Technologies and Methods

Container Technologies

Addressed challenges: Availability & Accessibility, Documentation, Dependency Hell & Software Evolution

Container technologies provide operating system-level virtualization. In contrast to virtual machines, they are bound to the host operating system’s kernel. While this approach creates a dependency to the operating system, it has less overhead and therefore offers faster startup times and better performance compared to virtual machines. In the context of SURESOFT, we employ the specific container technologies Docker and Singularity [35], [36]. We use Docker especially in combination with continuous integration while Singularity is used in high performance computing (HPC) environments e.g. HPC clusters due to its easier integration with the Message Passing Interface (MPI) and general purpose graphics processing units (GPGPUs). The two container technologies play an important role in the context of reproducibility. By introducing an image format that allows the definition of environment templates that contain all the required components to run a software, they provide a solution to the challenge of missing dependencies. Since these images can be exported to simple file archives, they can also be uploaded to appropriate archiving platforms, allowing other researchers to easily find and access the software. Moreover, the environment definitions for images are plain text files that can therefore also serve as a very basic form of documentation in regard to installation and execution of the software [24].

Version Control

Addressed challenges: Availability & Accessibility, Documentation, Collaboration & Versioning

Version Control Systems allow developers to track and manage changes made to their source code files and commit them to a source code repository. With each commit the current state of the software is recorded and provided with a unique identifier, documenting the changes made to the source code over time and allowing developers to roll back to previous versions if something turns out to be wrong. In addition, collaborative development is supported by using a centralized source code repository as a means for synchronization. Popular choices for hosting repositories are platforms like GitLab or GitHub that can help make the software easily available and accessible for contributors and users. At TU Braunschweig, the IT center hosts our own GitLab instance.

Continuous Integration

Addressed challenges: Documentation, Software Quality & Design, Collaboration & Versioning

Continuous integration (CI) is a development practice that was introduced as part of Kent Beck’s Extreme Programming [37]. As the name suggests, it aims at integrating newly developed code often and in short intervals into the main production code. With every integration, the entire system is tested by an extensive suite of automated tests that provide rapid feedback to the developers if an integration has compromised the application’s functionality. The short integration cycle plays an important role in this context. Keeping the cycle short ensures that the amount of changes committed to the main code line is low. Therefore, if the test suite fails, locating the defect is easier. Of course, for this procedure to be really effective the presence of the aforementioned extensive and reliable test suite is an essential requirement. In addition, the test suite also serves as low level documentation. Moreover, a prerequisite for easy testability is good software quality. Therefore, continuous integration can indirectly foster good software design. Although not part of the initial definition of continuous integration, its usage nowadays implies the employment of some kind of continuous integration service that automates the build process and execution of the test suite on every integration.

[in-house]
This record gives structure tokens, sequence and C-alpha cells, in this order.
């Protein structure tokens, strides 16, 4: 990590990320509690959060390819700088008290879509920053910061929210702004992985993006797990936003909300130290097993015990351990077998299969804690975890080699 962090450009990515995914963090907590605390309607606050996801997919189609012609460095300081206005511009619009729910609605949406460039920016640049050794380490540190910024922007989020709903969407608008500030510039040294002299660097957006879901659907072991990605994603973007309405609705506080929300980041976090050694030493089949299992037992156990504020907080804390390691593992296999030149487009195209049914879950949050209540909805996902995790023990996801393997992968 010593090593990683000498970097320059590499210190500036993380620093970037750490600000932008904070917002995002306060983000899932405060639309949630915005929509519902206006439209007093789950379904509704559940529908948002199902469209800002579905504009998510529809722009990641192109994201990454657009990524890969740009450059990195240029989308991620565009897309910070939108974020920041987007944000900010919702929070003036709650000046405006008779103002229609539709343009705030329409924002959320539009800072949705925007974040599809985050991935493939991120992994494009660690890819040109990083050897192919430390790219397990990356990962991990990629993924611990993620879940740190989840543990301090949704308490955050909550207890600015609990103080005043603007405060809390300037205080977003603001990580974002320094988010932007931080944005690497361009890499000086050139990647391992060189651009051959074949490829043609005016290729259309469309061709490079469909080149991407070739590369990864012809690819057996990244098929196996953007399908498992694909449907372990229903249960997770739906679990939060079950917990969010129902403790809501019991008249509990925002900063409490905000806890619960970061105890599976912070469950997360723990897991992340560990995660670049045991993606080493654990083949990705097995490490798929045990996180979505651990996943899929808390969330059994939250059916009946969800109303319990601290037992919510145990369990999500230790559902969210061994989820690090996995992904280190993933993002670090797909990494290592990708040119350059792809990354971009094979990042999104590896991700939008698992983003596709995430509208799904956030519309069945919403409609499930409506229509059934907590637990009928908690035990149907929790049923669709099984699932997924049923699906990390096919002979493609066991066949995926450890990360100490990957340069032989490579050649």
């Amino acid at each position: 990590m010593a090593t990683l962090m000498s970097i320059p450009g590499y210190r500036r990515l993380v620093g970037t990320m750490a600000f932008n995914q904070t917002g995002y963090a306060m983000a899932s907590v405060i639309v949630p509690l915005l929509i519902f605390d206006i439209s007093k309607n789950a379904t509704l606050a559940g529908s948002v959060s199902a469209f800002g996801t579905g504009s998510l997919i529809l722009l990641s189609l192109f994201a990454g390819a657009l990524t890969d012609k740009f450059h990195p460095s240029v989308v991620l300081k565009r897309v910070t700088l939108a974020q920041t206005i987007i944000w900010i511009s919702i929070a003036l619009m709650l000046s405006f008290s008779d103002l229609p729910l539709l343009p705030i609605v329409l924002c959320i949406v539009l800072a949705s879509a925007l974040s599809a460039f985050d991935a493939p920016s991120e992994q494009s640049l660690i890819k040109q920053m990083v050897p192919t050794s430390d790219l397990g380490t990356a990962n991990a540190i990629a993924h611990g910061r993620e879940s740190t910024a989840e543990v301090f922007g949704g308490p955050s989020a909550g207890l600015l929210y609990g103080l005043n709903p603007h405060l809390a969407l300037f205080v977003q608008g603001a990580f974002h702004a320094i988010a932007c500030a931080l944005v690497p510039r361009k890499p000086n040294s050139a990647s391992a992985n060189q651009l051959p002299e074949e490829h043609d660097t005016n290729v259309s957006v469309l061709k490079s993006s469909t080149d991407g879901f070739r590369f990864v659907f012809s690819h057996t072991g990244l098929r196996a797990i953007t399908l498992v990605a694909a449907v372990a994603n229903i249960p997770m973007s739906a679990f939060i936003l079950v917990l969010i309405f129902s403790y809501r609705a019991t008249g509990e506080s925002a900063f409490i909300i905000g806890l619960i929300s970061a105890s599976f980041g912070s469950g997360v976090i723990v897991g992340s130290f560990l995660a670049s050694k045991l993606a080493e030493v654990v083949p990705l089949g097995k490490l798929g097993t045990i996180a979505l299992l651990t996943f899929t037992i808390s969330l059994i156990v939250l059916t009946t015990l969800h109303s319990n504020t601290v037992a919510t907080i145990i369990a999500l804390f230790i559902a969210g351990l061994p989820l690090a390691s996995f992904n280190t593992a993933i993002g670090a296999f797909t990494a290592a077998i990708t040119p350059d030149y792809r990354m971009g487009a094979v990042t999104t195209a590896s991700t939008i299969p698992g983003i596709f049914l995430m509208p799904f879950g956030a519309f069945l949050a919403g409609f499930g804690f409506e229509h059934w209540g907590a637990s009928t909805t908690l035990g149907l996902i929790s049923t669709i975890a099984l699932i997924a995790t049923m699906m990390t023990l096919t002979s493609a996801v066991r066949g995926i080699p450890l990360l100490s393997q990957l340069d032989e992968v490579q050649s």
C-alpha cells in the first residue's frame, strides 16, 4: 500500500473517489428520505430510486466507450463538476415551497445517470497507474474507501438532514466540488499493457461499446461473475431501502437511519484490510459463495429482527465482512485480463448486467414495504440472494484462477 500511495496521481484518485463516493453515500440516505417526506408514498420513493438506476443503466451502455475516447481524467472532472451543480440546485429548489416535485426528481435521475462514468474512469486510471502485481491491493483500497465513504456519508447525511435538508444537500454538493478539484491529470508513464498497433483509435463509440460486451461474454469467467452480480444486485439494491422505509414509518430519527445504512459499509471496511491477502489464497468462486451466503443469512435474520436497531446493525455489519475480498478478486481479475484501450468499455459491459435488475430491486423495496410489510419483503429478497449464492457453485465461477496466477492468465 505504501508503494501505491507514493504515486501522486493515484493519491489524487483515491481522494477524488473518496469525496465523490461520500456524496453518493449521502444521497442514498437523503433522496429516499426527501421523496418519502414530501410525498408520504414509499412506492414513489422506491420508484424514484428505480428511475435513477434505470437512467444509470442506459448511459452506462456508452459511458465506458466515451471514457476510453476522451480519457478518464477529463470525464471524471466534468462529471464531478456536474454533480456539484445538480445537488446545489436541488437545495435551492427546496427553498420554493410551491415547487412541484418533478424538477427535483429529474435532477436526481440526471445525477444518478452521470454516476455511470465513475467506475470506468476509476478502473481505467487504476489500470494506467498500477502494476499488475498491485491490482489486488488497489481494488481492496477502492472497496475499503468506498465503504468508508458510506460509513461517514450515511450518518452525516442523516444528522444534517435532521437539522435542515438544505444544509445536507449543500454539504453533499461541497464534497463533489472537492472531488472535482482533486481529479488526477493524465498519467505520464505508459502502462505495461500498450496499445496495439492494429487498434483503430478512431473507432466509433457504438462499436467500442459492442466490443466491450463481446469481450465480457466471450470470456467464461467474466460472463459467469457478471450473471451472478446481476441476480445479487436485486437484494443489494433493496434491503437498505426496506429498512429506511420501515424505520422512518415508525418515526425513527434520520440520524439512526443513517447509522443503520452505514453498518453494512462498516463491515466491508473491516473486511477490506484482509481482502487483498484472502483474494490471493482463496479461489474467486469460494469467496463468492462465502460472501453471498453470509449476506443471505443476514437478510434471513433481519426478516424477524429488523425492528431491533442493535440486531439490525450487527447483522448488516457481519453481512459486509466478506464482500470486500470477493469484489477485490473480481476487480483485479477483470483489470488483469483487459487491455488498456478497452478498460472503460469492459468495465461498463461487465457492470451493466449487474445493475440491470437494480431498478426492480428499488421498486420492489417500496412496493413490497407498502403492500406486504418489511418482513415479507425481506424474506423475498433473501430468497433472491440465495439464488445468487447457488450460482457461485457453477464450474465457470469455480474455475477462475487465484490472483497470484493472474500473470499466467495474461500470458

Continuous Analysis

Addressed challenges: Availability & Accessibility, Dependency Hell & Software Evolution

The term continuous analysis was coined by Beaulieu-Jones and Greene [32]. It combines containerization with the continuous integration approach with the goal of improving the reproducibility of research. In order to run the test suite of an application the continuous integration pipeline must of course provide a runtime environment that is able to execute it. Continuous analysis suggests providing this environment in form of a Docker container. When the continuous integration pipeline for a computational analysis completes successfully, the environment is extended by the compiled application and published as a new Docker image. Since this image contains all the required dependencies and configuration alongside the application, it serves as an executable package that can be distributed to other researchers who can use it to reproduce the computational analysis run in the test pipeline


Addressed challenges: Availability & Accessibility, Dependency Hell & Software Evolution

Archiving corresponds to the aspect of collecting and indexing digital copies of published papers or datasets in an accessible and usable format into public repositories. This ensures long-term availability and makes them citable as well as findable via meaningful metadata including a unique identifier (DOI), following the FAIR principles [10], [11], [12]. Furthermore, to enable researchers to reproduce the computational results, it is also essential to archive the software assets including the input data and the research software itself. Ideally, archiving the entire runtime environment, for example in form of the aforementioned containers, as a ready-to-use appliance will ease reproducibility and prevent any struggle with running the software.